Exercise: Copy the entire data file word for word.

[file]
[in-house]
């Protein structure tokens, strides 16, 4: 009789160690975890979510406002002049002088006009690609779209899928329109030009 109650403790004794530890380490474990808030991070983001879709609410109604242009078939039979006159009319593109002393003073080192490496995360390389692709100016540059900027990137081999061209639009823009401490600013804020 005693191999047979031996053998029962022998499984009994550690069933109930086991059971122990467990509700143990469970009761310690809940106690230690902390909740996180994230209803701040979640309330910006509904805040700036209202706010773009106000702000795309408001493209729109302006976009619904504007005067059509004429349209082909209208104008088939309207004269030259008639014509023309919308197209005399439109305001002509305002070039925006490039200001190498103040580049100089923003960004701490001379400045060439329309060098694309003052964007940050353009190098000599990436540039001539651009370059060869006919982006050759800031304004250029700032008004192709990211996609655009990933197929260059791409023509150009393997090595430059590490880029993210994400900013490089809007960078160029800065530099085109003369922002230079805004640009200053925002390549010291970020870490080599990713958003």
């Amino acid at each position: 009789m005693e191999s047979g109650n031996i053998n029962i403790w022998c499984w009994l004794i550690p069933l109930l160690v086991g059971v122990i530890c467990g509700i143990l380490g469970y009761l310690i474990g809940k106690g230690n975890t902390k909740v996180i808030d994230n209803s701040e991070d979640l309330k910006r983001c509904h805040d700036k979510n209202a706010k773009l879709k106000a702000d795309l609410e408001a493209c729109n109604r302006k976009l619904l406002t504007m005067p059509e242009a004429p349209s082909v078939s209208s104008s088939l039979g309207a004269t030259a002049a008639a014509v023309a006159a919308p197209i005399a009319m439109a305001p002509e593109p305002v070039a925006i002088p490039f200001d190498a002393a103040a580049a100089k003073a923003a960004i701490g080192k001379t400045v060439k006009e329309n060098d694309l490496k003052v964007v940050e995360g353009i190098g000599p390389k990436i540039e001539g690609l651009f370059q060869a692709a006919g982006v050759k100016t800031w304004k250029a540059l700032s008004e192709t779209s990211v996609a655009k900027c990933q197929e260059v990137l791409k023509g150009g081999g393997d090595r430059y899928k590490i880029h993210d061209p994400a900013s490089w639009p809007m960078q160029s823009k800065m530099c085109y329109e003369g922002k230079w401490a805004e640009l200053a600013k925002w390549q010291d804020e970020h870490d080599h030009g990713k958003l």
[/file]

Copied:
[in-house]
């Protein structure tokens, strides 16, 4: 009789160690975890979510406002002049002088006009690609779209899928329109030009 109650403790004794530890380490474990808030991070983001879709609410109604242009078939039979006159009319593109002393003073080192490496995360390389692709100016540059900027990137081999061209639009823009401490600013804020 005693191999047979031996053998029962022998499984009994550690069933109930086991059971122990467990509700143990469970009761310690809940106690230690902390909740996180994230209803701040979640309330910006509904805040700036209202706010773009106000702000795309408001493209729109302006976009619904504007005067059509004429349209082909209208104008088939309207004269030259008639014509023309919308197209005399439109305001002509305002070039925006490039200001190498103040580049100089923003960004701490001379400045060439329309060098694309003052964007940050353009190098000599990436540039001539651009370059060869006919982006050759800031304004250029700032008004192709990211996609655009990933197929260059791409023509150009393997090595430059590490880029993210994400900013490089809007960078160029800065530099085109003369922002230079805004640009200053925002390549010291970020870490080599990713958003």
């Amino acid at each position: 009789m005693e191999s047979g109650n031996i053998n029962i403790w022998c499984w009994l004794i550690p069933l109930l160690v086991g059971v122990i530890c467990g509700i143990l380490g469970y009761l310690i474990g809940k106690g230690n975890t902390k909740v996180i808030d994230n209803s701040e991070d979640l309330k910006r983001c509904h805040d700036k979510n209202a706010k773009l879709k106000a702000d795309l609410e408001a493209c729109n109604r302006k976009l619904l406002t504007m005067p059509e242009a004429p349209s082909v078939s209208s104008s088939l039979g309207a004269t030259a002049a008639a014509v023309a006159a919308p197209i005399a009319m439109a305001p002509e593109p305002v070039a925006i002088p490039f200001d190498a002393a103040a580049a100089k003073a923003a960004i701490g080192k001379t400045v060439k006009e329309n060098d694309l490496k003052v964007v940050e995360g353009i190098g000599p390389k990436i540039e001539g690609l651009f370059q060869a692709a006919g982006v050759k100016t800031w304004k250029a540059l700032s008004e192709t779209s990211v996609a655009k900027c990933q197929e260059v990137l791409k023509g150009g081999g393997d090595r430059y899928k590490i880029h993210d061209p994400a900013s490089w639009p809007m960078q160029s823009k800065m530099c085109y329109e003369g922002k230079w401490a805004e640009l200053a600013k925002w390549q010291d804020e970020h870490d080599h030009g990713k958003l």